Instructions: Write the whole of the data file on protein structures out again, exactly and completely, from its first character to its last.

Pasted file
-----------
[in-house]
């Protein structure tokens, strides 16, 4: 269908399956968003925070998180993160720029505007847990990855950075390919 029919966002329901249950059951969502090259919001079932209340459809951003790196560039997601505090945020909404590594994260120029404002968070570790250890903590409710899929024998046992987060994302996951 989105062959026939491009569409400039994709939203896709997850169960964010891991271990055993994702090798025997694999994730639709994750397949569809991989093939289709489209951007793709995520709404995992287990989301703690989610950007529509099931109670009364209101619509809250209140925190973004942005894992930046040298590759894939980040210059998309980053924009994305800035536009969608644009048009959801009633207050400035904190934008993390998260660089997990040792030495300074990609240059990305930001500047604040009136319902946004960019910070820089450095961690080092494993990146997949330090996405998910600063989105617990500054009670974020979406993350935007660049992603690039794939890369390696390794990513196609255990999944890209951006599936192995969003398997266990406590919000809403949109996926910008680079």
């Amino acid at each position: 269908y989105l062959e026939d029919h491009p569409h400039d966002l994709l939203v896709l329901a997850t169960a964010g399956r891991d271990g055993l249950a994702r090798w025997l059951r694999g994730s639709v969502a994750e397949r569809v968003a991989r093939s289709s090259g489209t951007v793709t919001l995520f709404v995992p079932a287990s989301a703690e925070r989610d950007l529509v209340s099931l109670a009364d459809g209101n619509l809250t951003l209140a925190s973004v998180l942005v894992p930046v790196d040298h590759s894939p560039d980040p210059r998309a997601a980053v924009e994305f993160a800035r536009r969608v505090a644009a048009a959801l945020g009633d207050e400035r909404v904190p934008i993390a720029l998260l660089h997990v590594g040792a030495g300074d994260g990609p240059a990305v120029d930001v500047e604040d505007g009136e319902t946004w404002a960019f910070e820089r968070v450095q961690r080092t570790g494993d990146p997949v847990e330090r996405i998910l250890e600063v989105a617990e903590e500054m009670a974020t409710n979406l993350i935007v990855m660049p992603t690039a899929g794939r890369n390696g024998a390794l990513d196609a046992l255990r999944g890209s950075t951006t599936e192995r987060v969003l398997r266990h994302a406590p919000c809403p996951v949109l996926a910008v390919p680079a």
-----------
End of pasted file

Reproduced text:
[in-house]
């Protein structure tokens, strides 16, 4: 269908399956968003925070998180993160720029505007847990990855950075390919 029919966002329901249950059951969502090259919001079932209340459809951003790196560039997601505090945020909404590594994260120029404002968070570790250890903590409710899929024998046992987060994302996951 989105062959026939491009569409400039994709939203896709997850169960964010891991271990055993994702090798025997694999994730639709994750397949569809991989093939289709489209951007793709995520709404995992287990989301703690989610950007529509099931109670009364209101619509809250209140925190973004942005894992930046040298590759894939980040210059998309980053924009994305800035536009969608644009048009959801009633207050400035904190934008993390998260660089997990040792030495300074990609240059990305930001500047604040009136319902946004960019910070820089450095961690080092494993990146997949330090996405998910600063989105617990500054009670974020979406993350935007660049992603690039794939890369390696390794990513196609255990999944890209951006599936192995969003398997266990406590919000809403949109996926910008680079």
């Amino acid at each position: 269908y989105l062959e026939d029919h491009p569409h400039d966002l994709l939203v896709l329901a997850t169960a964010g399956r891991d271990g055993l249950a994702r090798w025997l059951r694999g994730s639709v969502a994750e397949r569809v968003a991989r093939s289709s090259g489209t951007v793709t919001l995520f709404v995992p079932a287990s989301a703690e925070r989610d950007l529509v209340s099931l109670a009364d459809g209101n619509l809250t951003l209140a925190s973004v998180l942005v894992p930046v790196d040298h590759s894939p560039d980040p210059r998309a997601a980053v924009e994305f993160a800035r536009r969608v505090a644009a048009a959801l945020g009633d207050e400035r909404v904190p934008i993390a720029l998260l660089h997990v590594g040792a030495g300074d994260g990609p240059a990305v120029d930001v500047e604040d505007g009136e319902t946004w404002a960019f910070e820089r968070v450095q961690r080092t570790g494993d990146p997949v847990e330090r996405i998910l250890e600063v989105a617990e903590e500054m009670a974020t409710n979406l993350i935007v990855m660049p992603t690039a899929g794939r890369n390696g024998a390794l990513d196609a046992l255990r999944g890209s950075t951006t599936e192995r987060v969003l398997r266990h994302a406590p919000c809403p996951v949109l996926a910008v390919p680079a």